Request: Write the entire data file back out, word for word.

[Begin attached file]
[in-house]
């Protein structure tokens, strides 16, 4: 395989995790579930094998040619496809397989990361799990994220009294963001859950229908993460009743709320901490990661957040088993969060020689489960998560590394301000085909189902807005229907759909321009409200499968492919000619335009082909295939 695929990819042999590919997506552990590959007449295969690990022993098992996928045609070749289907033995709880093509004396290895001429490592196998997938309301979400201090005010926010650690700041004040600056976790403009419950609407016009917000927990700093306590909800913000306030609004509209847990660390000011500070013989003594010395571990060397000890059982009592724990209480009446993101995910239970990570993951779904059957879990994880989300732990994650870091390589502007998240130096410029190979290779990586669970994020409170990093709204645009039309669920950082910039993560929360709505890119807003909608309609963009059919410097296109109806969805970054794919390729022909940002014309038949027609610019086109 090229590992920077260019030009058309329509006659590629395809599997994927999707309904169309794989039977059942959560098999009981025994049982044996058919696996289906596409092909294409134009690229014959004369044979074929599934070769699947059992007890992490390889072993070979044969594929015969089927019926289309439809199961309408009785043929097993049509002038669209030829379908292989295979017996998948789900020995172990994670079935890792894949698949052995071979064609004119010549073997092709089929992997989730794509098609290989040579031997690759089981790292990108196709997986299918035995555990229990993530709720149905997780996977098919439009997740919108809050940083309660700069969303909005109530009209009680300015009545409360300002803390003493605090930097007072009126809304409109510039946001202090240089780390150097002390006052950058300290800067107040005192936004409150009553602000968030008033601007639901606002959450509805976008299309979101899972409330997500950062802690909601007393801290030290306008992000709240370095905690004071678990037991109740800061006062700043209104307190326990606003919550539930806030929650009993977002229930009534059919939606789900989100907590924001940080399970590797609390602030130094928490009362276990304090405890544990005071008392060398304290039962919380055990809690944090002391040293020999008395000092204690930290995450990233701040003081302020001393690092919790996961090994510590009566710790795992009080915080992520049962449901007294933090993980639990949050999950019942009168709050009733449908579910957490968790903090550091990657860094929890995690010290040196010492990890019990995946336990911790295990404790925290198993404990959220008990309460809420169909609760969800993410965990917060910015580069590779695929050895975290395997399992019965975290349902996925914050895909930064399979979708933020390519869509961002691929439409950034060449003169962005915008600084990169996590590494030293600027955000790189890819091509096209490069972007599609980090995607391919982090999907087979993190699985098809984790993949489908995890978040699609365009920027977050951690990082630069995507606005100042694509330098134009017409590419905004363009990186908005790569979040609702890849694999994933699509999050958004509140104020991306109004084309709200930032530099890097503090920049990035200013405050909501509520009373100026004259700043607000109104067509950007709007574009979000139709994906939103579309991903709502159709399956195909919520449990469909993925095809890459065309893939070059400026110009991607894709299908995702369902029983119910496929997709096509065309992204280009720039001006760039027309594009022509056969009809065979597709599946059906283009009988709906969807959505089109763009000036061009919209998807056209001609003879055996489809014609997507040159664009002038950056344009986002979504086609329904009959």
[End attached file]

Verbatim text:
[in-house]
């Protein structure tokens, strides 16, 4: 395989995790579930094998040619496809397989990361799990994220009294963001859950229908993460009743709320901490990661957040088993969060020689489960998560590394301000085909189902807005229907759909321009409200499968492919000619335009082909295939 695929990819042999590919997506552990590959007449295969690990022993098992996928045609070749289907033995709880093509004396290895001429490592196998997938309301979400201090005010926010650690700041004040600056976790403009419950609407016009917000927990700093306590909800913000306030609004509209847990660390000011500070013989003594010395571990060397000890059982009592724990209480009446993101995910239970990570993951779904059957879990994880989300732990994650870091390589502007998240130096410029190979290779990586669970994020409170990093709204645009039309669920950082910039993560929360709505890119807003909608309609963009059919410097296109109806969805970054794919390729022909940002014309038949027609610019086109 090229590992920077260019030009058309329509006659590629395809599997994927999707309904169309794989039977059942959560098999009981025994049982044996058919696996289906596409092909294409134009690229014959004369044979074929599934070769699947059992007890992490390889072993070979044969594929015969089927019926289309439809199961309408009785043929097993049509002038669209030829379908292989295979017996998948789900020995172990994670079935890792894949698949052995071979064609004119010549073997092709089929992997989730794509098609290989040579031997690759089981790292990108196709997986299918035995555990229990993530709720149905997780996977098919439009997740919108809050940083309660700069969303909005109530009209009680300015009545409360300002803390003493605090930097007072009126809304409109510039946001202090240089780390150097002390006052950058300290800067107040005192936004409150009553602000968030008033601007639901606002959450509805976008299309979101899972409330997500950062802690909601007393801290030290306008992000709240370095905690004071678990037991109740800061006062700043209104307190326990606003919550539930806030929650009993977002229930009534059919939606789900989100907590924001940080399970590797609390602030130094928490009362276990304090405890544990005071008392060398304290039962919380055990809690944090002391040293020999008395000092204690930290995450990233701040003081302020001393690092919790996961090994510590009566710790795992009080915080992520049962449901007294933090993980639990949050999950019942009168709050009733449908579910957490968790903090550091990657860094929890995690010290040196010492990890019990995946336990911790295990404790925290198993404990959220008990309460809420169909609760969800993410965990917060910015580069590779695929050895975290395997399992019965975290349902996925914050895909930064399979979708933020390519869509961002691929439409950034060449003169962005915008600084990169996590590494030293600027955000790189890819091509096209490069972007599609980090995607391919982090999907087979993190699985098809984790993949489908995890978040699609365009920027977050951690990082630069995507606005100042694509330098134009017409590419905004363009990186908005790569979040609702890849694999994933699509999050958004509140104020991306109004084309709200930032530099890097503090920049990035200013405050909501509520009373100026004259700043607000109104067509950007709007574009979000139709994906939103579309991903709502159709399956195909919520449990469909993925095809890459065309893939070059400026110009991607894709299908995702369902029983119910496929997709096509065309992204280009720039001006760039027309594009022509056969009809065979597709599946059906283009009988709906969807959505089109763009000036061009919209998807056209001609003879055996489809014609997507040159664009002038950056344009986002979504086609329904009959």